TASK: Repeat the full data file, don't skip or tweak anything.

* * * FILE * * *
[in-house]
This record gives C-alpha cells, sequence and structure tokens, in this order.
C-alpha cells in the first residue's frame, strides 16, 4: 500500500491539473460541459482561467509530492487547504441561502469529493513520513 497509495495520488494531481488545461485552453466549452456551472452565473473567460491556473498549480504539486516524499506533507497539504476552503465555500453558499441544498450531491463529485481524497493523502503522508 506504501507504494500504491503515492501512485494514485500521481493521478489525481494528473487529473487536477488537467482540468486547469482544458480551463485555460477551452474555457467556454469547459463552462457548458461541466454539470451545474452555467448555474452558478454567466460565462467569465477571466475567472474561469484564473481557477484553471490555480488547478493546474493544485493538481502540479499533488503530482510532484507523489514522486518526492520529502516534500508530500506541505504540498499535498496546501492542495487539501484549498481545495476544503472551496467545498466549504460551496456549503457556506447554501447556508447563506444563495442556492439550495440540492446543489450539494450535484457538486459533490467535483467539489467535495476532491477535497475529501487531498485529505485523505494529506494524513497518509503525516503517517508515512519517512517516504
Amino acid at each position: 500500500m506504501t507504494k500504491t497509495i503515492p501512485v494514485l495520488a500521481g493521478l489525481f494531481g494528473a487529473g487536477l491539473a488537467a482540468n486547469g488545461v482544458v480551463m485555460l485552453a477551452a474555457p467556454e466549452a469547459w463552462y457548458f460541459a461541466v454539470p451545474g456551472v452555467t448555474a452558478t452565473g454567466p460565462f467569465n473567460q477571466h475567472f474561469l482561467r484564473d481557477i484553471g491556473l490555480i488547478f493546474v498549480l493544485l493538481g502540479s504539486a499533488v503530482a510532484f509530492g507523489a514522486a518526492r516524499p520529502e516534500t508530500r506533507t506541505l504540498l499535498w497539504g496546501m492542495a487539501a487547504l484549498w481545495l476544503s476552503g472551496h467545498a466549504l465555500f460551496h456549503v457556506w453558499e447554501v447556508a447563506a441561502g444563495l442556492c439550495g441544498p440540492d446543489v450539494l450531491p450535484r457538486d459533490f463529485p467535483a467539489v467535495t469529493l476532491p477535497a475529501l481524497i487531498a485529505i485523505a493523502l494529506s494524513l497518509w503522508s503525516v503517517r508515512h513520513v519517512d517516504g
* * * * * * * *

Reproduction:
[in-house]
This record gives C-alpha cells, sequence and structure tokens, in this order.
C-alpha cells in the first residue's frame, strides 16, 4: 500500500491539473460541459482561467509530492487547504441561502469529493513520513 497509495495520488494531481488545461485552453466549452456551472452565473473567460491556473498549480504539486516524499506533507497539504476552503465555500453558499441544498450531491463529485481524497493523502503522508 506504501507504494500504491503515492501512485494514485500521481493521478489525481494528473487529473487536477488537467482540468486547469482544458480551463485555460477551452474555457467556454469547459463552462457548458461541466454539470451545474452555467448555474452558478454567466460565462467569465477571466475567472474561469484564473481557477484553471490555480488547478493546474493544485493538481502540479499533488503530482510532484507523489514522486518526492520529502516534500508530500506541505504540498499535498496546501492542495487539501484549498481545495476544503472551496467545498466549504460551496456549503457556506447554501447556508447563506444563495442556492439550495440540492446543489450539494450535484457538486459533490467535483467539489467535495476532491477535497475529501487531498485529505485523505494529506494524513497518509503525516503517517508515512519517512517516504
Amino acid at each position: 500500500m506504501t507504494k500504491t497509495i503515492p501512485v494514485l495520488a500521481g493521478l489525481f494531481g494528473a487529473g487536477l491539473a488537467a482540468n486547469g488545461v482544458v480551463m485555460l485552453a477551452a474555457p467556454e466549452a469547459w463552462y457548458f460541459a461541466v454539470p451545474g456551472v452555467t448555474a452558478t452565473g454567466p460565462f467569465n473567460q477571466h475567472f474561469l482561467r484564473d481557477i484553471g491556473l490555480i488547478f493546474v498549480l493544485l493538481g502540479s504539486a499533488v503530482a510532484f509530492g507523489a514522486a518526492r516524499p520529502e516534500t508530500r506533507t506541505l504540498l499535498w497539504g496546501m492542495a487539501a487547504l484549498w481545495l476544503s476552503g472551496h467545498a466549504l465555500f460551496h456549503v457556506w453558499e447554501v447556508a447563506a441561502g444563495l442556492c439550495g441544498p440540492d446543489v450539494l450531491p450535484r457538486d459533490f463529485p467535483a467539489v467535495t469529493l476532491p477535497a475529501l481524497i487531498a485529505i485523505a493523502l494529506s494524513l497518509w503522508s503525516v503517517r508515512h513520513v519517512d517516504g